Great martyr

Great Martyr or Great-Martyr (Greek: μεγαλομάρτυς or μεγαλομάρτυρ, megalomartys or megalomartyr, from megas, "great" + "martyr") is a classification of saints who are venerated in the Eastern Orthodox Church and those Eastern Catholic Churches which follow the Rite of Constantinople.

Generally speaking, a Great Martyr is a martyr who has undergone excruciating tortures—often performing miracles and converting unbelievers to Christianity in the process—and who has attained widespread veneration throughout the Church. These saints are often from the first centuries of the Church, before the Edict of Milan. This term is normally not applied to saints who could be better described as hieromartyrs (martyred clergy) or protomartyrs (the first martyr in a given region).

Hermann Lange

The Blessed Hermann Lange (16 April 1912 – 10 November 1943) was a Roman Catholic priest and martyr of the Nazi period in Germany. He was guillotined in a Hamburg prison by the Nazi authorities in November 1943, along with the three other Lübeck martyrs. Lange was beatified by Pope Benedict XVI in 2011.Lange along with two Catholic priest colleagues – Johannes Prassek and Eduard Müller – along with Lutheran Pastor Karl Friedrich Stellbrink, spoke publicly against the Nazis – initially discreetly – distributing pamphlets to friends and congregants. They copied and distributed the anti-Nazi sermons of Bishop Clemens August von Galen of Münster. Then, following a March 28, 1942 RAF airraid, after which Stellbrink tended wounded, he delivered a Palm Sunday sermon which attributed the bombing to divine punishment. Stellbrink was arrested, followed by the three Catholic priests, and each were sentenced to death. The mingling of the blood of the four guillotined martyrs has become a symbol of German Ecumenism.

Johannes Prassek

The Blessed Johannes Prassek (13 August 1911 – 10 November 1943) was a German Catholic priest, and one of the Lübeck martyrs, guillotined for opposing the Nazi regime of Adolf Hitler in 1943. Prassek was beatified by Pope Benedict XVI in 2011.

Judas Barsabbas

Judas Barsabbas was a New Testament prophet and one of the 'leading men' in the early Christian community in Jerusalem at the time of the Council of Jerusalem in around 50 A.D.

Karl Friedrich Stellbrink

Karl Friedrich Stellbrink (28 October 1894 – 10 November 1943) was a German Lutheran pastor, and one of the Lübeck martyrs, guillotined for opposing the Nazi regime of Adolf Hitler.

Lutherkirche

Lutherkirche or Luther Church are common names for churches named after Martin Luther in German-speaking countries.

Churches named Lutherkirche include:

Lutherkirche (Königsberg)

Lutherkirche, Wiesbaden

a church in Apolda

a church in Bad Harzburg

a church in Cologne

a church in Lübeck dedicated to the Lübeck martyrs

a church in Montabaur

a church in Schöneberg which hosts the American Church in Berlin

a church in Schwarzheide

a church in Tambach-Dietharz

German name of Church of Luther, Riga

Melchior (magus)

Saint Melchior, or Melichior, was purportedly one of the Biblical Magi along with Caspar and Balthazar who visited the infant Jesus after he was born. Melchior was often referred to as the oldest member of the Magi. He was traditionally called the King of Persia and brought the gift of gold to Jesus. In the Western Christian church, he is regarded as a saint (as are the other two Magi).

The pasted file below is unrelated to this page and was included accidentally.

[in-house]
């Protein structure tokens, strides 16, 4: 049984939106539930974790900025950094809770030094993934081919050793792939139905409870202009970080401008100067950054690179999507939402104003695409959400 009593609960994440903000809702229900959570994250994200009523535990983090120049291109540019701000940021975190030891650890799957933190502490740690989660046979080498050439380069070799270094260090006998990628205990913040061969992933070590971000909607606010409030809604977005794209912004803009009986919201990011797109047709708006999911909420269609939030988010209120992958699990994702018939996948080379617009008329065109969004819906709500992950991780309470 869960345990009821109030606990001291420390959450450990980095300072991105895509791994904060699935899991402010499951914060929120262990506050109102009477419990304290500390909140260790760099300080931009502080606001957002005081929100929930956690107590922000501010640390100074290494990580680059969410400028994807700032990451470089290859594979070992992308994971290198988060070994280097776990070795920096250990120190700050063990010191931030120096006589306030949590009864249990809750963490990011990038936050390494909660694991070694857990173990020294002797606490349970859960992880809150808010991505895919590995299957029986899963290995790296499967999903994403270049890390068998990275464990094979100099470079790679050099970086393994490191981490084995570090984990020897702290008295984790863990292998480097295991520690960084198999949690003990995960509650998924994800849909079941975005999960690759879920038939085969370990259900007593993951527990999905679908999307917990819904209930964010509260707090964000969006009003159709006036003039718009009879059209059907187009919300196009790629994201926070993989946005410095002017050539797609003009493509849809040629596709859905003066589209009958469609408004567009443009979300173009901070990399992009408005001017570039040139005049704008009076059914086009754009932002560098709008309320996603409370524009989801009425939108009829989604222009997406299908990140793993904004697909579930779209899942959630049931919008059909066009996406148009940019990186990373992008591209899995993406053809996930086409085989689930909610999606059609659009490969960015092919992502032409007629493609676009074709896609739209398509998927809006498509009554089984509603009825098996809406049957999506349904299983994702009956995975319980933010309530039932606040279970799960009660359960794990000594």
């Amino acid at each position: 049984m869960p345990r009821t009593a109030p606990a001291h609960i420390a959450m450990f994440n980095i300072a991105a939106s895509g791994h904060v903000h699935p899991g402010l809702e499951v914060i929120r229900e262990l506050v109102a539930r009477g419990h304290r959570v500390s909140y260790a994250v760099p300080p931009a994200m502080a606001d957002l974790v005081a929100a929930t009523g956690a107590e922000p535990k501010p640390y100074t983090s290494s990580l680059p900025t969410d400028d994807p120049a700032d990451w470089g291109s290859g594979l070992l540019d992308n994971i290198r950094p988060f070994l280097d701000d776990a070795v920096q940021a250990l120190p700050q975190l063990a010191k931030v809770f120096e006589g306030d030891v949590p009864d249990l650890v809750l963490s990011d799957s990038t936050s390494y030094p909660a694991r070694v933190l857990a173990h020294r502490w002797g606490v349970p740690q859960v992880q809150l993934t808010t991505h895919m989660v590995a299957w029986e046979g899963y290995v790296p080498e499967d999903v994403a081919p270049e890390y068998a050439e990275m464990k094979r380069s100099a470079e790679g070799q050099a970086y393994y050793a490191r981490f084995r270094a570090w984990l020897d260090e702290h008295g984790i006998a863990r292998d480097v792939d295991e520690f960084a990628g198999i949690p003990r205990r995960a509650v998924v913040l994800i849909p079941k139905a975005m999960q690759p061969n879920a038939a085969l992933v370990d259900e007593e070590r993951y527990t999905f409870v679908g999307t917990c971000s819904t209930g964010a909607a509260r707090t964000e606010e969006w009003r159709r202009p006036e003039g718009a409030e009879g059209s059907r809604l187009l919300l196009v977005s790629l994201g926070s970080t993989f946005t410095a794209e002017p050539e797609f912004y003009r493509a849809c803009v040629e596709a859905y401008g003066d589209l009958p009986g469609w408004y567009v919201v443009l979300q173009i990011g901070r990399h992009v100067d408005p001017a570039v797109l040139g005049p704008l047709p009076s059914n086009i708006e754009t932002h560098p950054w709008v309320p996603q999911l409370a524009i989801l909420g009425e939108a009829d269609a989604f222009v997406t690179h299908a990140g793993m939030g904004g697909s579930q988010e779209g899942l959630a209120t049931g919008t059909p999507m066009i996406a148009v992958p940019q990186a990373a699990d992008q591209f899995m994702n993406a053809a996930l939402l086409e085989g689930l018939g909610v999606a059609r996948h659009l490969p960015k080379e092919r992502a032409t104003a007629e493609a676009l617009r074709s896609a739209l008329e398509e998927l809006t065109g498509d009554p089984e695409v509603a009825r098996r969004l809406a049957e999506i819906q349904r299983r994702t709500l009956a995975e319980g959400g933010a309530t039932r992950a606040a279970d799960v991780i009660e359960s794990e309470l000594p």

Michael of Synnada

Michael of Synnada (Michael the Confessor) (died 818) was a bishop of Synnada from 784. He represented Byzantium in diplomatic missions to Harun al-Rashid and Charlemagne. He was exiled by Emperor Leo V the Armenian because of his opposition to iconoclasm. Honored by the Orthodox and Roman Catholic churches, his feast day is May 23.

Silas

Silas or Silvanus (; Greek: Σίλας/Σιλουανός; fl. 1st century AD) was a leading member of the Early Christian community, who accompanied Paul the Apostle on parts of his first and second missionary journeys.

Virgin (title)

The title Virgin (Latin Virgo, Greek Παρθένος) is an honorific bestowed on female saints and blesseds in both the Eastern Orthodox Church and the Roman Catholic Church.

Chastity is one of the seven virtues in Christian tradition, listed by Pope Gregory I at the end of the 6th century. In 1 Corinthians, Saint Paul suggests a special role for virgins or unmarried women (ἡ γυνὴ καὶ ἡ παρθένος ἡ ἄγαμος) as more suitable for "the things of the Lord" (μεριμνᾷ τὰ τοῦ κυρίου).

In 2 Corinthians 11:2, Paul alludes to the metaphor of the Church as Bride of Christ by addressing the congregation

"I have espoused you to one husband, that I may present you as a chaste virgin to Christ".

In the theology of the Church Fathers, the prototype of the sacred virgin is Mary, the mother of Jesus, consecrated by the Holy Spirit at Annunciation.

Although not stated in the gospels, the perpetual virginity of Mary was widely upheld as a dogma by the Church Fathers from the 4th century.

Zechariah (Hebrew prophet)

Zechariah was a person in the Hebrew Bible and traditionally considered the author of the Book of Zechariah, the eleventh of the Twelve Minor Prophets. He was a prophet of the Kingdom of Judah, and, like the prophet Ezekiel, was of priestly extraction.

Virgin Mary
Apostles
Archangels
Confessors
Disciples
Doctors
Evangelists
Church
Fathers
Martyrs
Patriarchs
Popes
Prophets
Virgins
See also